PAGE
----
6 Days of Paris Art & Culture

In one of those rare opportunities, after much adance planning, last week I went to Paris with my mom. We went to celebrate her retirement from teaching, and because my mom is an Emily Dickinson fan, she wanted to attend the International Emily Dickinson Society’s annual conference. Which just so happened to be at Paris’ Cite Universitaire this year. Other than going as a support and guide for my mom, I took it as a chance for business and cultural research, continuing education for myself and work. Here are some of the best visual bits from the trip.

paper-tigre-pitch-design-union-2 paper-tigre-pitch-design-union

Le Papier Tigre
A shop run by graphic designers, this place is must-visit for any designer or stationery nut, and it exceeded all my expectations. Not just fun notebooks and writing utensils, but many items incorporated origami and interesting folds, quite literally pushing the envelope on correspondence.

Beyond the paper products, there were soaps, candles, perfumes (so many fragrance options in Paris!) and other self-care products all designed with the same style so everything went well together. I found the prices of everything very reasonable too. Not sure if it was on account of Brexit, which occurred while we were there, but the Euro and the dollar were nearly the same. Lucky in the short-term!!

au-petit-bonheur-pitch-design-union-1 au-petit-bonheur-pitch-design-union

Au Petit Bonheur La Chance
Vintage French school and office supplies! My love for office supplies is pretty well documented, so this was a no-brainer. Interesting postage and rubber stamps, notebooks, vintage rolling papers, stickers, notions, and plenty of other oddities to build out my collection and inspire typography layouts. It’s a tiny shop, but worth the visit as the street it’s on is full of other great boutiques and interesting alleyways for further daydreaming.

Paul Klee at le Centre Pompidou. I’d already visited most of the major Paris museums years ago, but this was my first visit here. It didn’t disappoint and wasn’t even terribly busy (maybe everyone was elsewhere watching the France vs the Netherlands Eurocup match). We came for the Paul Klee show and enjoyed the huge Beat Generation show as a bonus.

Familiar, but not super in-depth on Klee’s work, the biggest take away I got was the stylistic overlap in his works to cubism, surrealism, abstract expressionism. Interestingly, his body of work feels cohesive despite covering these disparate movements that don’t always jive visually. My personal favorites are his colorful geometric pieces like these.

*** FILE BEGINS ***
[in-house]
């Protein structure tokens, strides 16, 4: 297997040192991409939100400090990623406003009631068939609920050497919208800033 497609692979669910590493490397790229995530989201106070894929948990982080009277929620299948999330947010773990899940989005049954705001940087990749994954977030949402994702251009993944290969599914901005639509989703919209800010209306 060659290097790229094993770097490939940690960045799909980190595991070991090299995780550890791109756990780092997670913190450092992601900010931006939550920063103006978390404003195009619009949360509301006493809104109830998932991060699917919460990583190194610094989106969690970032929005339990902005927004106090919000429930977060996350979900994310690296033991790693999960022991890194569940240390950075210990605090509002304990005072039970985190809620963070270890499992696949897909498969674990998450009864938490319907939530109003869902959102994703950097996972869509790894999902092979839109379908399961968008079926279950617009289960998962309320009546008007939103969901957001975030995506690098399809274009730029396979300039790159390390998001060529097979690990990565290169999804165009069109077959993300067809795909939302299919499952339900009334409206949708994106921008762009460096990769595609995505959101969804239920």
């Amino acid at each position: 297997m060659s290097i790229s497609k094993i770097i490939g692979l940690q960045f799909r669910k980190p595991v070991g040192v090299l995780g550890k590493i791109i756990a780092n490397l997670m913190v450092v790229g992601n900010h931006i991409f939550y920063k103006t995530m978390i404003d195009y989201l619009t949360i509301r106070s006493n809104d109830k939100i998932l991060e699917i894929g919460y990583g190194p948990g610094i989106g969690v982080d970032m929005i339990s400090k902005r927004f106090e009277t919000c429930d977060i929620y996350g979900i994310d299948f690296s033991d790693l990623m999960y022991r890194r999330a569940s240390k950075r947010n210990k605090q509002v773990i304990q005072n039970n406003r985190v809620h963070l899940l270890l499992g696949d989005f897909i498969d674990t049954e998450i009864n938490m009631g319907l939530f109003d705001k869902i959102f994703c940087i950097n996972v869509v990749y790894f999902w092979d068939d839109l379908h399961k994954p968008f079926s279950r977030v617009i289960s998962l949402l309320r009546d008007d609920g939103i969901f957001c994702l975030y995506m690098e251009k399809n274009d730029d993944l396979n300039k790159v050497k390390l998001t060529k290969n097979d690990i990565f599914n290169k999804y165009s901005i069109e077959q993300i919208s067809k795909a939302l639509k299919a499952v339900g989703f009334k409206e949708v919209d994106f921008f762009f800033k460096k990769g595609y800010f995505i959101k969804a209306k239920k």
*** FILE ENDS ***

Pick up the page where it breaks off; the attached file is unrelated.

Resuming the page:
If you follow me on Instagram, you can tell exactly why I like this kind of work from the painting and personal work I share there.

The Beat Generation show was about exploring this cultural movement in the USA post-WWII MacCarthy era, and less about a particular medium or type of work. It was funny to experience my own country through the lens of French curators, about a time before I was born. How familiar it felt, with works referencing Bob Dylan, Dizzy Gillespie, Allen Ginsburg, names I’ve heard most of my life but removed by time and geography. I liked drawing parallels between this movement and later anti-establishment ones like sexual revolution of the 60s, or punk in the 80s, and grunge in the 90s.

Paris is very much a museum city, it takes a bit more digging or a local insider to recommend small galleries or non-traditional spaces for art. Worth the effort, though many places were closed on account of Paris Fashion Week, and we experienced many places being closed on either Mondays or Tuesdays but this was not reliably or clearly marked. Many of the guidebooks and even some of the websites had wrong information here, the best answer is simply to call them on the phone to check their hours.


I did find 104 Centquartre, which was walkable from the Airbnb. A MASSIVE space that used to house the city’s undertaking services, it’s now full of open space and art. There was a contemporary photography exhibition up, as well as a farmer’s market. To my delight, there was also a collection of hipster swing dancers grooving throughout the space, very much dressed the part. Small children were as enthralled as I was, dancing along happy to be part of the action. Super cute!

dzcruz-pitch-design-union je-suis-bleu-pitch-design-union paris-black-lives-matter paris-je-taime paris-mural-pitch-design-union space-invaders-1-pitch-design-union stravinsky-sq-pitch-design-union

Beyond the obvious museums and less accessible galleries, Paris is full of graffiti and street art, way more than Chicago has. Plenty to see without even trying. Space Invader pieces were everywhere, and I was moved to see the Black Lives Matter movement has found traction in Paris too. Many of the other artists I can’t name,  if you know, please share in the comments!

Thank you to Pret-a-Voyager, Ludmilla Barrand from the Paris School of Arts & Culture, Zack Gilbert, our Airbnb host Aurélie, one of my besties Rachel, and South Social and Home for recommendations, French help, and making us feel welcomed!

Leave a Reply

Your email address will not be published. Required fields are marked *